To my parent’s consternation I would occasionally, for the purpose of a better view, drag the cage on to the front porch and commence my reading activities there. I suppose all were lucky that it was the early 80’s when apparently publically displaying caged youths was still considered to be socially acceptable and perhaps even admirable, as the same today would probably incite an angry visit from CPS. I recall one occasion when my mother’s friend, Mrs C and her daughter Melissa who was in my class at St Paul’s, pulled up in the driveway while I was perched in the front. I bid them welcome and received quite some looks as they passed by. A few moments later my mother flung open the front door and demanded I move my display to the rear, preferably behind the pool, it was absolutely necessary at all.

            While my big game hunter tendencies did lead to my days of pseudo incarceration, it also led me to the joys of digging. I remember thinking as I excavated the ill fated pit intended for Pete the Dog the excitement of overturning every shovelful of dirt. Absolutely anything could be under there. Anything! Of course I found nothing whatsoever but a lot more dirt and a fine collection of red Kenmore clay that is frankly a bitch to get through. I resolved at that time that it should be my mission that no one else ever face such disappointment as to dig a hole and not find some sort of treasure.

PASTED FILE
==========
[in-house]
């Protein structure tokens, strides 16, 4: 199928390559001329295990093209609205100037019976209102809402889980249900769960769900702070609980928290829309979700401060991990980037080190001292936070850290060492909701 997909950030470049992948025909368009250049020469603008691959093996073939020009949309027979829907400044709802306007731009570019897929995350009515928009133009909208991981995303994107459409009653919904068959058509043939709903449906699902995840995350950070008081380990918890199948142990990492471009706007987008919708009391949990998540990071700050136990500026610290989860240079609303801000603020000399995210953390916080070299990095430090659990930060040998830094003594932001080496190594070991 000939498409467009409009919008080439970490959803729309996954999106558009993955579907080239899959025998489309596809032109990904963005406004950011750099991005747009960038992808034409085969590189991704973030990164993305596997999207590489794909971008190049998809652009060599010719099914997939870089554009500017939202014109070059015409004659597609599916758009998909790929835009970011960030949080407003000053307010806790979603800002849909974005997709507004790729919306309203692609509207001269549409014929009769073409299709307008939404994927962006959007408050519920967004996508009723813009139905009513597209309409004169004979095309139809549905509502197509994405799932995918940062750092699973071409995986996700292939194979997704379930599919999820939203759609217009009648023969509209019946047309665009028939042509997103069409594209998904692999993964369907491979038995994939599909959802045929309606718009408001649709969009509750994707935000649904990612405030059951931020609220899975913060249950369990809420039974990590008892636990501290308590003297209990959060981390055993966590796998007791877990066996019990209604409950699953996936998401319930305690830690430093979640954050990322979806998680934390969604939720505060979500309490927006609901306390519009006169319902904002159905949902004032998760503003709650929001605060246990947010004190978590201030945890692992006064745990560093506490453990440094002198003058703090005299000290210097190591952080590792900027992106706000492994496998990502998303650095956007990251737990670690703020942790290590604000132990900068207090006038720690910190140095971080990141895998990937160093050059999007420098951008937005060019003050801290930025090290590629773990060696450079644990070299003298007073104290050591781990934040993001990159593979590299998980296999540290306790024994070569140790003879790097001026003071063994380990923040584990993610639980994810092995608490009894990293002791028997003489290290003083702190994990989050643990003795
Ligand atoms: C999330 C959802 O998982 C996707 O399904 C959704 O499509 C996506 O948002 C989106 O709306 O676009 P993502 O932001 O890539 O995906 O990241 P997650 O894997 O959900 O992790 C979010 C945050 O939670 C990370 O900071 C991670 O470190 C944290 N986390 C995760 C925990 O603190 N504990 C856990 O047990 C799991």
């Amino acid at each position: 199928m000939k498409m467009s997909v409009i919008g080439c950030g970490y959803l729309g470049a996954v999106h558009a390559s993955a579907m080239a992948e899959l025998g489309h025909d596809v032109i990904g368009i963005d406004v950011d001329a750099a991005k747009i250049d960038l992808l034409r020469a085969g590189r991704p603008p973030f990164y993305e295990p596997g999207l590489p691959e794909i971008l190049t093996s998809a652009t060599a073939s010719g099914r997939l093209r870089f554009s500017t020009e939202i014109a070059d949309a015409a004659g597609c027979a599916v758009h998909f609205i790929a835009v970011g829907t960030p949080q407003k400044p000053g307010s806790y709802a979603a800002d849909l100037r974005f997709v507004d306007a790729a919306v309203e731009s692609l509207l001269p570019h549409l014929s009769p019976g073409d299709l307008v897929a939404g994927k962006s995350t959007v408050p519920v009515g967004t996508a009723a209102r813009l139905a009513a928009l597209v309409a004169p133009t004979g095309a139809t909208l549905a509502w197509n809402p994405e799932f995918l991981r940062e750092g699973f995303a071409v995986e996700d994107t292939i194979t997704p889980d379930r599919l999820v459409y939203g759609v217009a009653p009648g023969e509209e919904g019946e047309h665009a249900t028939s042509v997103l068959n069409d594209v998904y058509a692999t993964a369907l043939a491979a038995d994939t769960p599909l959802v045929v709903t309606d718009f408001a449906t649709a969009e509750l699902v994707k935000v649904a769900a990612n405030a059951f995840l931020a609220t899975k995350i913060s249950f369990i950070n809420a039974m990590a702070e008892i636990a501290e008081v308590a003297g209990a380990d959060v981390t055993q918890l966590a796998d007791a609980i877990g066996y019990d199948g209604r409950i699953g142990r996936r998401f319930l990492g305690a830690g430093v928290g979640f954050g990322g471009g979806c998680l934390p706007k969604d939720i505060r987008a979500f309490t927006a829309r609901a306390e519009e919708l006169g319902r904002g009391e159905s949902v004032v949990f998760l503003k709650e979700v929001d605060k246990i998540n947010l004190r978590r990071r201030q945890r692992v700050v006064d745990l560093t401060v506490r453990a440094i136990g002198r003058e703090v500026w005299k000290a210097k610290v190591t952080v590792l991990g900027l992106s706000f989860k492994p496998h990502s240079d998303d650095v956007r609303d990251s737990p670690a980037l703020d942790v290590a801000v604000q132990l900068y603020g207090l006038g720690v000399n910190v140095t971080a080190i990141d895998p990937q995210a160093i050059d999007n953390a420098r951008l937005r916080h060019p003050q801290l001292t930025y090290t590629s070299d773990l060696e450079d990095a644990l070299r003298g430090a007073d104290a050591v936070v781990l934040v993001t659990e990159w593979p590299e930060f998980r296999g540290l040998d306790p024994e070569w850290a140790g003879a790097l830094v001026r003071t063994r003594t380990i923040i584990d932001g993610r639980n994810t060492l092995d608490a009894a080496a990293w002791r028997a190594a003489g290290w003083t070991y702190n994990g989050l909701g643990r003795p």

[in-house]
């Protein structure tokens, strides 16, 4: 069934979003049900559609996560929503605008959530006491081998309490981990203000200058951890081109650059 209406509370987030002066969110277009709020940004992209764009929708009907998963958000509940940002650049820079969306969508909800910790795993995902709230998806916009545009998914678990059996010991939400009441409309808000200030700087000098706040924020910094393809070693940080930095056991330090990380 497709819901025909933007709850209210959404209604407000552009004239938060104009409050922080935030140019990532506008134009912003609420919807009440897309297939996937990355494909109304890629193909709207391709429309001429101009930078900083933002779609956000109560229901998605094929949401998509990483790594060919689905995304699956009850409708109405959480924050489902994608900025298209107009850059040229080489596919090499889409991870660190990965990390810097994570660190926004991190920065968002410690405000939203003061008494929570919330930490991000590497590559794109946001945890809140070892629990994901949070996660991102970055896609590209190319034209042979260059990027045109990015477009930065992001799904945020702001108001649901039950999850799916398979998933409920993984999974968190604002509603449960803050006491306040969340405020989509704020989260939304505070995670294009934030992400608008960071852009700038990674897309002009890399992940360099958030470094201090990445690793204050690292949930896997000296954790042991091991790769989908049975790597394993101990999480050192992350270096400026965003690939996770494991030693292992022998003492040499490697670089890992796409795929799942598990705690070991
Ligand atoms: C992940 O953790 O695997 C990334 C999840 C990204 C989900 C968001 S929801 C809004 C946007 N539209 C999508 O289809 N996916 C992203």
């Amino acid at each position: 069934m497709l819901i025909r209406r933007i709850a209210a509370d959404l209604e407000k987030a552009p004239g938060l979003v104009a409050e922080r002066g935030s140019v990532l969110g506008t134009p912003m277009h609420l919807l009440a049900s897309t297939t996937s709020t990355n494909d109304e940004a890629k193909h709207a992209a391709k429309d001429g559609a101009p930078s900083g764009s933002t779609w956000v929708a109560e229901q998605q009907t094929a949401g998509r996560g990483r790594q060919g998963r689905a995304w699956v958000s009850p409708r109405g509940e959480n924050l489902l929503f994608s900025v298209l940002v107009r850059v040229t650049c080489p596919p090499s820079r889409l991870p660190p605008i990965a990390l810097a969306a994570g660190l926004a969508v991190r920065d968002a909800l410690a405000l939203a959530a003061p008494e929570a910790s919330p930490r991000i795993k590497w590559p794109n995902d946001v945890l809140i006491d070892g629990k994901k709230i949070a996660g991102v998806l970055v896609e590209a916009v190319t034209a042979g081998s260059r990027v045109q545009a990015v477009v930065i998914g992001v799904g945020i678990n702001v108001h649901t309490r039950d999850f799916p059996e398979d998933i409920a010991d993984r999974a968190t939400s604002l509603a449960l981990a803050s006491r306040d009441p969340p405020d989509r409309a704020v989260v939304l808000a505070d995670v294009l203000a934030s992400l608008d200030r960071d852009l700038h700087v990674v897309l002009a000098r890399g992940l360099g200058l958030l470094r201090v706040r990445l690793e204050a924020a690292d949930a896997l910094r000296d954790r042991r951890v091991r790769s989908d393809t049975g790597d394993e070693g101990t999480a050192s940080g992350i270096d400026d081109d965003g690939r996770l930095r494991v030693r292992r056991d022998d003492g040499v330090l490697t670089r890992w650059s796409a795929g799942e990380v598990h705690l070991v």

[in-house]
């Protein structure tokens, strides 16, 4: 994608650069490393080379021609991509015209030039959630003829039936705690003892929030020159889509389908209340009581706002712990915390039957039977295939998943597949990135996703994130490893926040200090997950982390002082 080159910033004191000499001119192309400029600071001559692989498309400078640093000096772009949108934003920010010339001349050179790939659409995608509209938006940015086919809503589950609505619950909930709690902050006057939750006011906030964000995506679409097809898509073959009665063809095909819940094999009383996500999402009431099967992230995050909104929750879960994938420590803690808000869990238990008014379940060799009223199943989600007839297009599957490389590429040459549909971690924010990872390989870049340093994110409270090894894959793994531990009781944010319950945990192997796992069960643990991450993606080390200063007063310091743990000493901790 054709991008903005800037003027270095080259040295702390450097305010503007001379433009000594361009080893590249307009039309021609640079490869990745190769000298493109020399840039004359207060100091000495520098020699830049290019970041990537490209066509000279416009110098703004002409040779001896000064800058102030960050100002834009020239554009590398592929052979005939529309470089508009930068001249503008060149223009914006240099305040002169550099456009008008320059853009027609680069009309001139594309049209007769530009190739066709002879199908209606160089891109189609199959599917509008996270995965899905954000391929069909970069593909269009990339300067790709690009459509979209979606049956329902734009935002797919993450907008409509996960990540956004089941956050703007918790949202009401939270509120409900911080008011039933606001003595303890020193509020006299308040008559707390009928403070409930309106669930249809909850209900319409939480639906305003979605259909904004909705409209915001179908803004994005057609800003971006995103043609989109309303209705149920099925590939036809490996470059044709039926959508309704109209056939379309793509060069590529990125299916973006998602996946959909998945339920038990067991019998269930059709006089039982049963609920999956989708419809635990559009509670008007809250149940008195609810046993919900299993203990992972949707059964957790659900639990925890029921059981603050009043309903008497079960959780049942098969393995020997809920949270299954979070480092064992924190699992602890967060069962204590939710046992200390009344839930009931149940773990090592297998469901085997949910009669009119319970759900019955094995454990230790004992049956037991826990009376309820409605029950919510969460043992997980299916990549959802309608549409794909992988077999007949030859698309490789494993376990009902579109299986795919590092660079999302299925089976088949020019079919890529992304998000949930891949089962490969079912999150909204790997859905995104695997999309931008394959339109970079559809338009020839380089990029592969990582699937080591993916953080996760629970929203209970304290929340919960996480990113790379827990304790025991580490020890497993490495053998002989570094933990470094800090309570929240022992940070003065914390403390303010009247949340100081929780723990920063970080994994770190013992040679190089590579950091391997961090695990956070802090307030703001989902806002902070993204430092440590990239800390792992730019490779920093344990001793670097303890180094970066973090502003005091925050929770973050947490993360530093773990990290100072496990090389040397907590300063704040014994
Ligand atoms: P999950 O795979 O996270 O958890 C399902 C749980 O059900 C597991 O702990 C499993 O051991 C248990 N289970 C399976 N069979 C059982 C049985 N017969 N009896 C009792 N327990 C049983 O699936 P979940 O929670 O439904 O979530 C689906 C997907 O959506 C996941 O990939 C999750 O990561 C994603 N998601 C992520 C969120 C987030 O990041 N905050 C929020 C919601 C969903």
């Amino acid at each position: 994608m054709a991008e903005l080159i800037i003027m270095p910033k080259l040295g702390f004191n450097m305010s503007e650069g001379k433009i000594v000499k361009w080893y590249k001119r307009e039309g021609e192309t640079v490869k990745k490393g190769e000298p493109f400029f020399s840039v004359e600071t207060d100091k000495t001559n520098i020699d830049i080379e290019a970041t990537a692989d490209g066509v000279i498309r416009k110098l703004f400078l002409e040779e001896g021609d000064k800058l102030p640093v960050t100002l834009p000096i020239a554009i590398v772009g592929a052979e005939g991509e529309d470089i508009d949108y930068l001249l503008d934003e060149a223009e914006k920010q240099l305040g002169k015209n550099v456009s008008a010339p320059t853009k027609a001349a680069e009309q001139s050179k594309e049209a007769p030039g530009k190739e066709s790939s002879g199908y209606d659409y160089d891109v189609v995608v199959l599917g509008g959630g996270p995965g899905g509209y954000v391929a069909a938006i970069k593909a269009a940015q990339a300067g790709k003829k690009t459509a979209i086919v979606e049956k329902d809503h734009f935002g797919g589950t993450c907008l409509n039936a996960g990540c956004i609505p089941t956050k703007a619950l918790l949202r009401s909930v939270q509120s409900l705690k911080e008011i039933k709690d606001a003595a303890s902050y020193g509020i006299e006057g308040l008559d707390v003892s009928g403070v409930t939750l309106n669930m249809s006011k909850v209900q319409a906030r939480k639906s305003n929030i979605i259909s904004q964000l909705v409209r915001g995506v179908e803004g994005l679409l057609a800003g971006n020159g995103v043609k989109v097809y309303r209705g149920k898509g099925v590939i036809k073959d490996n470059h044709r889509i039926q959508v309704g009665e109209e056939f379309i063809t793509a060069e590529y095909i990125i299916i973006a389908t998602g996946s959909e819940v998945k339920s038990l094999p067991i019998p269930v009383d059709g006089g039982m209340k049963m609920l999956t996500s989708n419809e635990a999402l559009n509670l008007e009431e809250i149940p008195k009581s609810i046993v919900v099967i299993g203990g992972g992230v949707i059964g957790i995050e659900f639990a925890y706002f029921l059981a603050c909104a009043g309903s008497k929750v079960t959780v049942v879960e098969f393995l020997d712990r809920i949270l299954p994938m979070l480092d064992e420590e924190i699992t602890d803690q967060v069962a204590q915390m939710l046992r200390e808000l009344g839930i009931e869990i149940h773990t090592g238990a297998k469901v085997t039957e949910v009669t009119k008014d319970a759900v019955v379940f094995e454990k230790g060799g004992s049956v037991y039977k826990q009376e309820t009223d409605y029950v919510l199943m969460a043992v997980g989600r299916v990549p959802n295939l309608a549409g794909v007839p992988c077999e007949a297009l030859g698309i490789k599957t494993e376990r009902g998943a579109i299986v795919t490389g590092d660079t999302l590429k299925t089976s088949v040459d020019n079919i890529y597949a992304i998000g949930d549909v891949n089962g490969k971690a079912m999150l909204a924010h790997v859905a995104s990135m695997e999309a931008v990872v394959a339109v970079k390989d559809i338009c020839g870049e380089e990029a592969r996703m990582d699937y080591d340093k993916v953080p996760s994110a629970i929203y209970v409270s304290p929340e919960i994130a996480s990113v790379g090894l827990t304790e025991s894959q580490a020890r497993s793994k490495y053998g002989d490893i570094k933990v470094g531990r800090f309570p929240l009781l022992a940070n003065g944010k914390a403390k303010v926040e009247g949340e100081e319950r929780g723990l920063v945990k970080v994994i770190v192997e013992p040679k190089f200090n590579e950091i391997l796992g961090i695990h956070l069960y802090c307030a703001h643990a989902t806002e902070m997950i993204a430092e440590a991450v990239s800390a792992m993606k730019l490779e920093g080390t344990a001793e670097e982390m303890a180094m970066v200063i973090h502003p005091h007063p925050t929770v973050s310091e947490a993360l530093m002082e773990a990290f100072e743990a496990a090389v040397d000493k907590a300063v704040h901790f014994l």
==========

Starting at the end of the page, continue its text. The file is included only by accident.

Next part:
I began with animals. Not buried alive as you might be concluding in horror; while I was a bizarre and eccentric lad cruelty was not in my bag of tricks. No, I specialized in elaborate funerals for the various creatures that managed to come into my collection and shortly thereafter perished for some reason or another. The best example I can think of was the fish tomb.

            A long time family friend, Cleo, finally passed, found floating belly up, corpse rescued before the cat could get to it. I took the remains into the basement and began my preparation. I soaked the body for a week in a solution of copper sulfate as a preservative and then wrapped it in fine strips of glue soaked linen. The mummy was laid into a sarcophagus I had carved from Styrofoam and then decorated. This was placed into a wooden box along with several vessels fashioned from modeling clay and filled with such offerings as olive oil and spices from my mother’s panty. She did, by the way, wonder why she was suddenly so low on everything. I included other grave goods such as coins and other knick knacks. I finally sealed the tomb well with a thinly applied strip of hot glue. The final product was interred behind the pool, deep in the earth, where I imagine it still sits, even though the pool is now gone, replaced by a garden and a raspberry bush above the tomb of the unknown pices.

            When animals were not available or did not die quickly enough, I took to installing all manner of miniature time capsules filled with all sorts of crap I could get my hands on. Empty jars served as good vehicles, though one of my best efforts was a long personal history on a scroll, inserted into a cleaned out glass Pepsi bottle, sealed, and lowered into a wall in the house from the attic. This, by the way, was later found by some contractors redoing the kitchen and passed over to my parents. Most upsetting! I have it in my collection of crap to this day and I await the opportunity to reinstall it somewhere appropriate. In my estimation, no less than 50 of these exist on my parent’s property, some of which though were discovered through various gardening intrusions.